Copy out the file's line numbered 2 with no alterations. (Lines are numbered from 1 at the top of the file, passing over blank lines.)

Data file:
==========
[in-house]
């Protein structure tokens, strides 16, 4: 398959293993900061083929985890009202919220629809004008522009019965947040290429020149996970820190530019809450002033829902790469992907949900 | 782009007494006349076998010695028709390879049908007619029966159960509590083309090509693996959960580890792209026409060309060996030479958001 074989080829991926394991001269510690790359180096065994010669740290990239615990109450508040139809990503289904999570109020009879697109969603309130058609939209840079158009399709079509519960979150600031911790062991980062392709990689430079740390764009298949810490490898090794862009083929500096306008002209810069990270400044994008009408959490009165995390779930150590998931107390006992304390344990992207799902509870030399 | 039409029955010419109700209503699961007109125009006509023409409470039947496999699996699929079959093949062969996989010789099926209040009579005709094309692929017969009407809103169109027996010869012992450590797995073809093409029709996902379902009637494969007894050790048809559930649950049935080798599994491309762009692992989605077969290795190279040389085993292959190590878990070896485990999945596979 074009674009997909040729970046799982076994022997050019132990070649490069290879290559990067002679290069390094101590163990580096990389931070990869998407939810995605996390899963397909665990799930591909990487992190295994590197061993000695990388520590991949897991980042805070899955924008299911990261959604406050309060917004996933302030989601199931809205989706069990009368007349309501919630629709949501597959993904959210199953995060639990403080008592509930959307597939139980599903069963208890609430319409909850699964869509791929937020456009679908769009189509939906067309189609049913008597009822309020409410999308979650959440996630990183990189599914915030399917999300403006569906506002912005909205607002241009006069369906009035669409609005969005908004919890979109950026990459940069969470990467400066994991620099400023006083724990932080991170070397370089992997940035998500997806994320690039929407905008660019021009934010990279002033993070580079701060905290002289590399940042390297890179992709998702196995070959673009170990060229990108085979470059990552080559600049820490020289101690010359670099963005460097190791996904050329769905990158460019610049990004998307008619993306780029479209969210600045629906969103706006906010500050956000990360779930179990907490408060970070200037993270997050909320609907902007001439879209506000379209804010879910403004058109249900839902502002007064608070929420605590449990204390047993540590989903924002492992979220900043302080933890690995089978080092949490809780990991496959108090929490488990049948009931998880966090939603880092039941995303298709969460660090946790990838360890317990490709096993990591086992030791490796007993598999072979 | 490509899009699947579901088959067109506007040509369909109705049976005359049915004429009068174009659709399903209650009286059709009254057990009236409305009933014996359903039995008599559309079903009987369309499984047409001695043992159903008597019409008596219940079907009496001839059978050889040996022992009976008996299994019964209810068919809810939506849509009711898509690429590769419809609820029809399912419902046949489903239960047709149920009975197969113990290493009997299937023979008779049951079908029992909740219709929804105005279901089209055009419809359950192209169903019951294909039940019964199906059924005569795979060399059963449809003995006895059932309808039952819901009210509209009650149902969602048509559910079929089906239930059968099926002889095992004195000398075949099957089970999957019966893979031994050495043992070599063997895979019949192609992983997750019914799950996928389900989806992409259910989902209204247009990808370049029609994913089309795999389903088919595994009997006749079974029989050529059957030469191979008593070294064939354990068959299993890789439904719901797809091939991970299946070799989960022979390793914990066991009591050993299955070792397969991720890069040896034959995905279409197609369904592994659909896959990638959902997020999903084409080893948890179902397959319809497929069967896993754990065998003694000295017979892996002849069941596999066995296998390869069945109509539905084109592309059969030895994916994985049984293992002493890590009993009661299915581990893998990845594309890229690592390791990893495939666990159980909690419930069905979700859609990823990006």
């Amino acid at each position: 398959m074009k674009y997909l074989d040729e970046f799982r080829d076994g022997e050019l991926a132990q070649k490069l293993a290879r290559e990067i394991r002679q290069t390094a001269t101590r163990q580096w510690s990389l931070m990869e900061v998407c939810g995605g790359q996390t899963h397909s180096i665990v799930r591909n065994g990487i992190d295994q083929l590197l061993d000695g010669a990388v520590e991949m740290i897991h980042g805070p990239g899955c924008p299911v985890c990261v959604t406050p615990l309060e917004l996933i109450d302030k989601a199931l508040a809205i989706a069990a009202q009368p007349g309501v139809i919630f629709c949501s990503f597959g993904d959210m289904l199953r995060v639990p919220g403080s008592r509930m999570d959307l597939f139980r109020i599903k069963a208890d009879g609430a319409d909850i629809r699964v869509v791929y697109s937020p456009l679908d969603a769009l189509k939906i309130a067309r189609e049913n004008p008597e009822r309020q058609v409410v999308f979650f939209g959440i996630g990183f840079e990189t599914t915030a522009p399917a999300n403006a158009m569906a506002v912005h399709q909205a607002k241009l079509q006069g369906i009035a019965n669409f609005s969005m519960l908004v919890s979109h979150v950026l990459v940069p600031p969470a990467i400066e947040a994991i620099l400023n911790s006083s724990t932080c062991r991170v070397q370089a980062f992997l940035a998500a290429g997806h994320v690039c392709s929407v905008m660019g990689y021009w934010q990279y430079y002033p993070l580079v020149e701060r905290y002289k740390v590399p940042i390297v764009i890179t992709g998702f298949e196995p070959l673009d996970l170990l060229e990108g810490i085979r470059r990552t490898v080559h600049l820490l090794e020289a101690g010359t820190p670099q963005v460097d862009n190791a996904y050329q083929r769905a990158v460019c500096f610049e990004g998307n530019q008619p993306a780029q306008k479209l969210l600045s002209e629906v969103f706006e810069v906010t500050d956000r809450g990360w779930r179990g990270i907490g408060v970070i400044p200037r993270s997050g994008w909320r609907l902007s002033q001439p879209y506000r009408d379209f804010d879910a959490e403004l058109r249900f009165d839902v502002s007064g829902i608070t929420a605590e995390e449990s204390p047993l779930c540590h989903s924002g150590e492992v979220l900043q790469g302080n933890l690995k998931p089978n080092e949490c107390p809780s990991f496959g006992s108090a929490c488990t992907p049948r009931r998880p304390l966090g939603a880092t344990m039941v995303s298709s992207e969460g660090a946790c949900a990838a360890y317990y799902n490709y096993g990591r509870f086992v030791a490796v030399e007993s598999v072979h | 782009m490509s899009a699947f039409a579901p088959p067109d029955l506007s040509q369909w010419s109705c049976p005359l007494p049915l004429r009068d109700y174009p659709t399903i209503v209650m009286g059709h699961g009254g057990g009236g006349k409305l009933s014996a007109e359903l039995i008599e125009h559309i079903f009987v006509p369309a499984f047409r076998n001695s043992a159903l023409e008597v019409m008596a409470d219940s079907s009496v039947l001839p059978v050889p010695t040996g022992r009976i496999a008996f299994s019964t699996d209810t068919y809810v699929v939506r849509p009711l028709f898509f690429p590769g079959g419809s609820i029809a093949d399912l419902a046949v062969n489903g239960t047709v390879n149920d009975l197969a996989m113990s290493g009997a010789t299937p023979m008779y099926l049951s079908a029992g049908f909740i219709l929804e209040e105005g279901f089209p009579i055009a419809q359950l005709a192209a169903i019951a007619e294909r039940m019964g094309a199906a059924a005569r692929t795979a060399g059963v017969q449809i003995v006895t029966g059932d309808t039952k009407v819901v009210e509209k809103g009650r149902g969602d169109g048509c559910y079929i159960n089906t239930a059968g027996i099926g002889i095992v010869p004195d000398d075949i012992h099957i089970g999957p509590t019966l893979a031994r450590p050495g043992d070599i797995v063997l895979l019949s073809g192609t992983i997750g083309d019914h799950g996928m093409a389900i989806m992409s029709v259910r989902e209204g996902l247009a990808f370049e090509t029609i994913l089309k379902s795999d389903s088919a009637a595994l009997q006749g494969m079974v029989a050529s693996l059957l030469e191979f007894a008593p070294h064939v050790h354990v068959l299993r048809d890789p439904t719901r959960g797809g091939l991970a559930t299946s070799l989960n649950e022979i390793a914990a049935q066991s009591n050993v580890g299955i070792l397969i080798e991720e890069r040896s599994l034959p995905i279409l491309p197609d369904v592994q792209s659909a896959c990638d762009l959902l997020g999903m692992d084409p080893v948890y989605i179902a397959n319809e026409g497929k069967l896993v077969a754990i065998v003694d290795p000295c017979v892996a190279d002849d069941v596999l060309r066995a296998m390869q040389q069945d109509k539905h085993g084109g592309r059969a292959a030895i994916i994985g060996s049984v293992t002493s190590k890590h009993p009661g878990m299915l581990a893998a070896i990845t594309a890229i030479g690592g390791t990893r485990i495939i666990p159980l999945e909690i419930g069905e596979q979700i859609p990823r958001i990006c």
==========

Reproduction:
């Protein structure tokens, strides 16, 4: 398959293993900061083929985890009202919220629809004008522009019965947040290429020149996970820190530019809450002033829902790469992907949900 | 782009007494006349076998010695028709390879049908007619029966159960509590083309090509693996959960580890792209026409060309060996030479958001 074989080829991926394991001269510690790359180096065994010669740290990239615990109450508040139809990503289904999570109020009879697109969603309130058609939209840079158009399709079509519960979150600031911790062991980062392709990689430079740390764009298949810490490898090794862009083929500096306008002209810069990270400044994008009408959490009165995390779930150590998931107390006992304390344990992207799902509870030399 | 039409029955010419109700209503699961007109125009006509023409409470039947496999699996699929079959093949062969996989010789099926209040009579005709094309692929017969009407809103169109027996010869012992450590797995073809093409029709996902379902009637494969007894050790048809559930649950049935080798599994491309762009692992989605077969290795190279040389085993292959190590878990070896485990999945596979 074009674009997909040729970046799982076994022997050019132990070649490069290879290559990067002679290069390094101590163990580096990389931070990869998407939810995605996390899963397909665990799930591909990487992190295994590197061993000695990388520590991949897991980042805070899955924008299911990261959604406050309060917004996933302030989601199931809205989706069990009368007349309501919630629709949501597959993904959210199953995060639990403080008592509930959307597939139980599903069963208890609430319409909850699964869509791929937020456009679908769009189509939906067309189609049913008597009822309020409410999308979650959440996630990183990189599914915030399917999300403006569906506002912005909205607002241009006069369906009035669409609005969005908004919890979109950026990459940069969470990467400066994991620099400023006083724990932080991170070397370089992997940035998500997806994320690039929407905008660019021009934010990279002033993070580079701060905290002289590399940042390297890179992709998702196995070959673009170990060229990108085979470059990552080559600049820490020289101690010359670099963005460097190791996904050329769905990158460019610049990004998307008619993306780029479209969210600045629906969103706006906010500050956000990360779930179990907490408060970070200037993270997050909320609907902007001439879209506000379209804010879910403004058109249900839902502002007064608070929420605590449990204390047993540590989903924002492992979220900043302080933890690995089978080092949490809780990991496959108090929490488990049948009931998880966090939603880092039941995303298709969460660090946790990838360890317990490709096993990591086992030791490796007993598999072979 | 490509899009699947579901088959067109506007040509369909109705049976005359049915004429009068174009659709399903209650009286059709009254057990009236409305009933014996359903039995008599559309079903009987369309499984047409001695043992159903008597019409008596219940079907009496001839059978050889040996022992009976008996299994019964209810068919809810939506849509009711898509690429590769419809609820029809399912419902046949489903239960047709149920009975197969113990290493009997299937023979008779049951079908029992909740219709929804105005279901089209055009419809359950192209169903019951294909039940019964199906059924005569795979060399059963449809003995006895059932309808039952819901009210509209009650149902969602048509559910079929089906239930059968099926002889095992004195000398075949099957089970999957019966893979031994050495043992070599063997895979019949192609992983997750019914799950996928389900989806992409259910989902209204247009990808370049029609994913089309795999389903088919595994009997006749079974029989050529059957030469191979008593070294064939354990068959299993890789439904719901797809091939991970299946070799989960022979390793914990066991009591050993299955070792397969991720890069040896034959995905279409197609369904592994659909896959990638959902997020999903084409080893948890179902397959319809497929069967896993754990065998003694000295017979892996002849069941596999066995296998390869069945109509539905084109592309059969030895994916994985049984293992002493890590009993009661299915581990893998990845594309890229690592390791990893495939666990159980909690419930069905979700859609990823990006």